Occupational disease claims are those claims which arise where an employee has developed a medical condition or disease through repeated or prolonged exposure to a harmful effect at work.
Some of the more common injuries are:-
- Noise-induced hearing loss
- Dermatitis or skin damage
- Repetitive strain injury from repeated hand/finger/wrist movements or movements of the shoulder
- Occupational asthma/bronchitis/breathing problems caused by exposure to dust and fumes
- Injuries from the use of vibrating tools, caused by the effects of prolonged vibration.
- Stress (a mental injury)
- Exposure to asbestos
In such cases, the exposure to the substance or to the harmful thing will normally have taken place over a period of time.
Cases involving exposure long ago can require proof that your employer should have been aware of the risk of harm. This can only be judged with the state of health and safety knowledge at the time. This aspect is known as “foreseeability”. Where an injury or disease can be foreseen, a duty to take care will arise (LINK to Negligence/General Liability).
Certain illnesses have generally recognised “dates of knowledge” being dates when most employers should have been aware of the risk.
Some employees exposed to a harmful effect may suffer injury and some may not. If it can be proved that the exposure caused or materially contributed to the onset of the disease or condition, you may have a valid claim. If an injury or disease can be foreseen to some of the employees exposed, but not to all the employees exposed, a duty of care will still arise and if the duty is breached by the employer, the employer cannot say that the effect was more serious in a certain employee because of some specific vulnerability which he or she possessed.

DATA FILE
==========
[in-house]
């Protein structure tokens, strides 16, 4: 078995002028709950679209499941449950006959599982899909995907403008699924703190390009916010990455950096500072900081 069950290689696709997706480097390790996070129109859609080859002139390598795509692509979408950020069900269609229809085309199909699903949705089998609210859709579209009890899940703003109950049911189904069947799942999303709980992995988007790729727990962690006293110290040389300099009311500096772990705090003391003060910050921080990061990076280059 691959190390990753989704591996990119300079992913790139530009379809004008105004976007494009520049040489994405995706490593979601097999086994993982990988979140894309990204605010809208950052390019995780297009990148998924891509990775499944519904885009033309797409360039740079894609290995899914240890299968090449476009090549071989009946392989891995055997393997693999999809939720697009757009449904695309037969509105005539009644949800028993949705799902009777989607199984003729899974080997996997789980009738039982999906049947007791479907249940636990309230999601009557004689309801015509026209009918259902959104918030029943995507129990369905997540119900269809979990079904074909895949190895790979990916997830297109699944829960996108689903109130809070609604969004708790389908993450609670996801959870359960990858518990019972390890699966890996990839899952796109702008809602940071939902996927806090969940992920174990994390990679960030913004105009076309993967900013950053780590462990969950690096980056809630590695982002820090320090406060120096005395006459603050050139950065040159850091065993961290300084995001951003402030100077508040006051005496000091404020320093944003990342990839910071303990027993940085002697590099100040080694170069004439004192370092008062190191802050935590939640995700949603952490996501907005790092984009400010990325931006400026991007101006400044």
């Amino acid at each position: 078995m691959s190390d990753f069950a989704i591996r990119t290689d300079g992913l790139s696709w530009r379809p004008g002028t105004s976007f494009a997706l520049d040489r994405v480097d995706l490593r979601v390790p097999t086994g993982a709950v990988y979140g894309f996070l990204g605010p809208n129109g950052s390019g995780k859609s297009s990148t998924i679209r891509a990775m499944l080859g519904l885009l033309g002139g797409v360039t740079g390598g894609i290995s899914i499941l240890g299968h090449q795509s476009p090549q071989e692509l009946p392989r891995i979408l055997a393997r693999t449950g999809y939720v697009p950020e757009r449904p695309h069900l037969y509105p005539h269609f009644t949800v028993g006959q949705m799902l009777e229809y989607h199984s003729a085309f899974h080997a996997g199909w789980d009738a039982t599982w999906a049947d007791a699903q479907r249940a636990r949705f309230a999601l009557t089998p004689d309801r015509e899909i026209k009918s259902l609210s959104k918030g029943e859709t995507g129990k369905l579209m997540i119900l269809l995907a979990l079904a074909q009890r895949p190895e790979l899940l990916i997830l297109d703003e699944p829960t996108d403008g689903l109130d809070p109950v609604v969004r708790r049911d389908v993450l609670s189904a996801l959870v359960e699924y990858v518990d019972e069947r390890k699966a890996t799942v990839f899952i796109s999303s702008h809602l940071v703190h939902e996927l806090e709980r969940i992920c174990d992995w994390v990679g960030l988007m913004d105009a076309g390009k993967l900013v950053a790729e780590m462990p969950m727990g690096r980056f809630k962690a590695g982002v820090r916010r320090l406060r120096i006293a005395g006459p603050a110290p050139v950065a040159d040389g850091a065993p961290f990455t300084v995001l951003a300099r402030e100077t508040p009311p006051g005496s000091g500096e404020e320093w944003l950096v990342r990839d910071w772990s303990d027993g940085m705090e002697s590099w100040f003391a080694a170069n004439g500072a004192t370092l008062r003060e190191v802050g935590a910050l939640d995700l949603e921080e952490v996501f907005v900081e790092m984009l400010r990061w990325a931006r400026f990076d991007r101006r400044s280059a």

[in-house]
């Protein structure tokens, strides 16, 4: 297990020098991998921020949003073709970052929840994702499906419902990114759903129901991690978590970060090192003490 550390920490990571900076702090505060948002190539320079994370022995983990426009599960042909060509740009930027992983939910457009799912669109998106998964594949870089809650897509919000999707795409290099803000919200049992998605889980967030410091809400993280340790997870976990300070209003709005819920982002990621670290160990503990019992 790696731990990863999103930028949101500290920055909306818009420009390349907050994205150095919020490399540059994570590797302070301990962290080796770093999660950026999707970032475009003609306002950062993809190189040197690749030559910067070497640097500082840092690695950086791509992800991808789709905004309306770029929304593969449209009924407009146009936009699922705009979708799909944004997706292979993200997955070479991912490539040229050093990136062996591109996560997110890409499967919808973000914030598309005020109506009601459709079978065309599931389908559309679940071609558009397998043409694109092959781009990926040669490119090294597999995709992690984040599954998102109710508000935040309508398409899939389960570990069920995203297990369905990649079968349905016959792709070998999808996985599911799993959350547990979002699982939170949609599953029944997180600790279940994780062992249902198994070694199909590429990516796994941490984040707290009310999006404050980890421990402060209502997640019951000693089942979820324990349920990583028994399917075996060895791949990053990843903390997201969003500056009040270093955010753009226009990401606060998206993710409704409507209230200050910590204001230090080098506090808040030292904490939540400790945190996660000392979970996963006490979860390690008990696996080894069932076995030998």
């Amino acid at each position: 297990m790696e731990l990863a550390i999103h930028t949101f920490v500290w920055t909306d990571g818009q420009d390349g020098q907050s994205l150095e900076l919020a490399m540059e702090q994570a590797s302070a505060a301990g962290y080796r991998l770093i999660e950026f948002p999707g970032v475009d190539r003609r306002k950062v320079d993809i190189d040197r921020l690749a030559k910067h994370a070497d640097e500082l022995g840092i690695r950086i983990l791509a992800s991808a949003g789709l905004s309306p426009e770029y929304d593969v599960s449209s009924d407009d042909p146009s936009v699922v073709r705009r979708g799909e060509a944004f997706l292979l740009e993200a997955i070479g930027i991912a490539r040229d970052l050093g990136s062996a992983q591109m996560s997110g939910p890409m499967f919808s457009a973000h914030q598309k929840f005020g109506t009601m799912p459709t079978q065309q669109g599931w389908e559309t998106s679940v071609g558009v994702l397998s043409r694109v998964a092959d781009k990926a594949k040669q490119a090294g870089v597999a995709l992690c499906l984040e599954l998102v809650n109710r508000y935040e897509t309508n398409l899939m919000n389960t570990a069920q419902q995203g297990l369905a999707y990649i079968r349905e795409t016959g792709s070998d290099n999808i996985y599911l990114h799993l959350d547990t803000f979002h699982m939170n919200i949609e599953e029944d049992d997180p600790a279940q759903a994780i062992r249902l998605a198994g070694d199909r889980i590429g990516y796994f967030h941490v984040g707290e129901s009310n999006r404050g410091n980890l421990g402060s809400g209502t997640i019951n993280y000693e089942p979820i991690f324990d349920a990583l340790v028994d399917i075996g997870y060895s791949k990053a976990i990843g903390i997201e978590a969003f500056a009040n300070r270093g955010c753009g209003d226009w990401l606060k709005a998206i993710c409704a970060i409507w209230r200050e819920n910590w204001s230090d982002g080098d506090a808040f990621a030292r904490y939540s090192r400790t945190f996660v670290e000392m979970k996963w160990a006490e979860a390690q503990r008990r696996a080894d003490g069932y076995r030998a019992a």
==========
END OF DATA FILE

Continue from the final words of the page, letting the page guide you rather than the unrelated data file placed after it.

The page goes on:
In many cases, specific regulations apply such as:-
- The Control of Substances Hazardous to Health Regulations 2002 which regulate exposure to certain harmful substances. Exposure to some substances is unlawful and in other cases, a risk assessment must be carried out and steps implemented to reduce the risk to a safe level or better still, eliminate the risk altogether. Instruction and training must be provided
- The Noise at Work Regulations 1989 which apply to noise exposure from 1990, and the Noise at Work Regulations 2005 which apply from 2006. The 1990 noise limit was 85-90 decibels and in 2006 it was reduced to 80 to 85 decibels over an 8 hour day. The lower limit is the first action level – an employer must assess the risk and reduce it to the lowest level practicable by providing hearing protection. The upper limit is the second action level. At this level, the source of the noise must be reduced.
- Control of Asbestos at Work Regulations 2002 and earlier regulations such as the Asbestos Regulations 1969 and Control of Asbestos at Work Regs 1987. The regulations set hygiene levels for workers exposed to airborne asbestos fibres. Lack of knowledge that asbestos is present does not provide a defence for an employer. The difficulty with asbestos claims is the long interval (15 to 20 years) between exposure and illness.